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The Witchcraft of Salem Village (Landmark Books) Paperback – June 12, 1987
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- Publisher : Random House Books for Young Readers; Reissue edition (June 12, 1987)
- Language : English
- Paperback : 160 pages
- ISBN-10 : 0394891767
- ISBN-13 : 978-0394891767
- Reading age : 8 - 12 years
- Lexile measure : 1150L
- Grade level : 3 - 7
- Item Weight : 3.99 ounces
- Dimensions : 5.19 x 0.41 x 7.63 inches
- Best Sellers Rank: #362,390 in Books (See Top 100 in Books)
- Customer Reviews:
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Top reviews from the United States
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Even though I found it to be boring, I do think it’s worth reading if you’re wanting to educate yourself more about the Salem trials but don’t want to commit to an in-depth account just yet.
“The Witchcraft of Salem Village” by Shirley Jackson is a historical retelling of the Salem witch trials of 1692. History is changeable data, so I don’t know if this is 100% fact, but it rings true, and it is a compelling story.
As I was listening to the story, I realized that this is a crime tale, a history lesson, and a horror story.
The narration was straight forward and pleasant.
Recommendation – not scary because it’s History, but still well worth reading or listening to.
(Fr.) Bob Dundon, S.J, St. Joseph's Parish, Benin City
Top reviews from other countries
In 1692 in Salem Village, Massachusetts, a group of young girls claimed to have been mistreated by witches and wizards and began accusing members of their colony. The village elders, devoutly religious Puritans, were utterly in thrall to these girls because of the strictness of their beliefs and the real fear at the time of actual witches, and began arresting the women based on the girls' testimony, and started executing them. Eventually the arrests stopped as people became sick of the witch-hunt but the shocking madness that gripped this village is still a fascinating glimpse into early American life and the disturbing behaviour extreme religious views breeds.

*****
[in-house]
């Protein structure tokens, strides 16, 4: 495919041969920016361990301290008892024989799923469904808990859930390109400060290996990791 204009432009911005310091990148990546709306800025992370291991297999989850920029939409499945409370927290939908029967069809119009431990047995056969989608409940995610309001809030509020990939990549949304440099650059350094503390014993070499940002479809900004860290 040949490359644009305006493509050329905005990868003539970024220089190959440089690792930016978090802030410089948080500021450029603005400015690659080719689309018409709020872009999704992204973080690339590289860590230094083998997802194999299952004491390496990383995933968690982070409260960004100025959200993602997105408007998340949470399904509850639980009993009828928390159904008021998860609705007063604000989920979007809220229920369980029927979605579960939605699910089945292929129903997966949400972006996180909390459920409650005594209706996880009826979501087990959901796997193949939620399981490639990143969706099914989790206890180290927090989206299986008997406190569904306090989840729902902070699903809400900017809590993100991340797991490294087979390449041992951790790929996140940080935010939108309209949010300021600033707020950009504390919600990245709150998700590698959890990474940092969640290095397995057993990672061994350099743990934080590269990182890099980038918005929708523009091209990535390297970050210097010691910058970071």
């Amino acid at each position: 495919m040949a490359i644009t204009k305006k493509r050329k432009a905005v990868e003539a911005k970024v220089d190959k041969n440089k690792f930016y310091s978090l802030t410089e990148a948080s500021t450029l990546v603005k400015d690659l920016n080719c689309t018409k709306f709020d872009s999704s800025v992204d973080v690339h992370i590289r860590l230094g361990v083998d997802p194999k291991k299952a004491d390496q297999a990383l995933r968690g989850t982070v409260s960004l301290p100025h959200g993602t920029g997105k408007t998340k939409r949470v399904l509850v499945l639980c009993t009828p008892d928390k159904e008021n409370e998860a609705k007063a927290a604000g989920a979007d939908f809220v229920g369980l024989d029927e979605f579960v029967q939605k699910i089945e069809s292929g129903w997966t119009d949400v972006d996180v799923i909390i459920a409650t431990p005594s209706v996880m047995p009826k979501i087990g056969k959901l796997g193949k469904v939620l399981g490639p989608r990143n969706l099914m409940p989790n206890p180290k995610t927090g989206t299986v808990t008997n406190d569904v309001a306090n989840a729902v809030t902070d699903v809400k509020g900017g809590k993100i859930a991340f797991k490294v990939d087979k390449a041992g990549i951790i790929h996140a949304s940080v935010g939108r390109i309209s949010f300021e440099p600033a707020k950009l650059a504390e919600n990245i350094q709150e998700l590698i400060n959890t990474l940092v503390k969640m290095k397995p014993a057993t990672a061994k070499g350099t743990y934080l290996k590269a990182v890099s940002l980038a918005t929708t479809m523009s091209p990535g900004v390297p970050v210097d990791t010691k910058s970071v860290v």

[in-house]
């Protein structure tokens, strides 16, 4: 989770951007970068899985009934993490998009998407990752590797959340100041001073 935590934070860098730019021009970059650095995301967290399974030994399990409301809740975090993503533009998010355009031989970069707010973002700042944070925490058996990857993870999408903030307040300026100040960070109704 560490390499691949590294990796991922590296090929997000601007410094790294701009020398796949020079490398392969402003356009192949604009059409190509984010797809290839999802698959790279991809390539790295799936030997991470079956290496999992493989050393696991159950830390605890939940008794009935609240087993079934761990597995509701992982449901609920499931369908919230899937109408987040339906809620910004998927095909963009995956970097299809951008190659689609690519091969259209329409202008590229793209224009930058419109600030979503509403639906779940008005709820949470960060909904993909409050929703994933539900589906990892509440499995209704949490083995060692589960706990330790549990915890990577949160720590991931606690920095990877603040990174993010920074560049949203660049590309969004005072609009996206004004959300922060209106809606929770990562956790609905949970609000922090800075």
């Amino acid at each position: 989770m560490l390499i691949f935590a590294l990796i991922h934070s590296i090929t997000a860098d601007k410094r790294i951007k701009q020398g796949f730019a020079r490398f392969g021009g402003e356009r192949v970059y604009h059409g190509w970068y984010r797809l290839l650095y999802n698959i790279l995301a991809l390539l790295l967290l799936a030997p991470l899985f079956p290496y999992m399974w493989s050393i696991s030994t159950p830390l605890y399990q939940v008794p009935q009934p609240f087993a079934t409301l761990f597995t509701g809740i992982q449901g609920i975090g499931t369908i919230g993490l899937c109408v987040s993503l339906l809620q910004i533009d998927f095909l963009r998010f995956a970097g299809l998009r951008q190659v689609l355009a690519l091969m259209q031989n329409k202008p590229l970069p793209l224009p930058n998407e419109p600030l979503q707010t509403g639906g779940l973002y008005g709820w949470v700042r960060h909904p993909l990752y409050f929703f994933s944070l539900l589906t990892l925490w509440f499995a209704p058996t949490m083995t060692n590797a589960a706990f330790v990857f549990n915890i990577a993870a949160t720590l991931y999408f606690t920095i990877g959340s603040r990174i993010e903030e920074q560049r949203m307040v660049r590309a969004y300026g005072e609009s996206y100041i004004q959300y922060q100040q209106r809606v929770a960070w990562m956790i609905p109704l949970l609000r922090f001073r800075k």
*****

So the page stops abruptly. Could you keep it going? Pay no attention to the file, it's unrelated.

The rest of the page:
This book is non-fiction but is written in the fluid narrative style of a novel making for easy understanding and reading of this strange story. Jackson writes beautifully and retells the events as closely to the facts as possible. It's amazing to read the way these girls were believed and that on the loosest of accusations by these children that an entire community of grown-ups chose to believe their nonsense and act upon it in such a heinous way. Jackson speculates that it was a convenient way for these grown-ups to work out their frustration over others, a kind of class warfare, but ultimately it comes down to the Puritan religion and the scaremongering that suited it's cause.
Jackson would go on to include many aspects of the Salem Witch Trials in her fiction, such as the mob mentality and rural superstition in "The Lottery" or the deviousness of little girls in "We Have Always Lived in the Castle" or the way we can lie to ourselves to believe delusions based on our surroundings in "The Haunting of Hill House".
It is a well written and brief book that will make clear to anyone reading the events and issues surrounding this period of time, but it is by no means a scholarly book and anyone looking for more in-depth explanations into the witch-trials would do better seeking out a more academic history book. The book is aimed at younger readers in their early teens and it's perfectly suited for that. I would recommend anyone looking for further reading to seek out Jackson's later novels as they are masterpieces of fiction and well worth reading to see where she pursued the themes present in this book.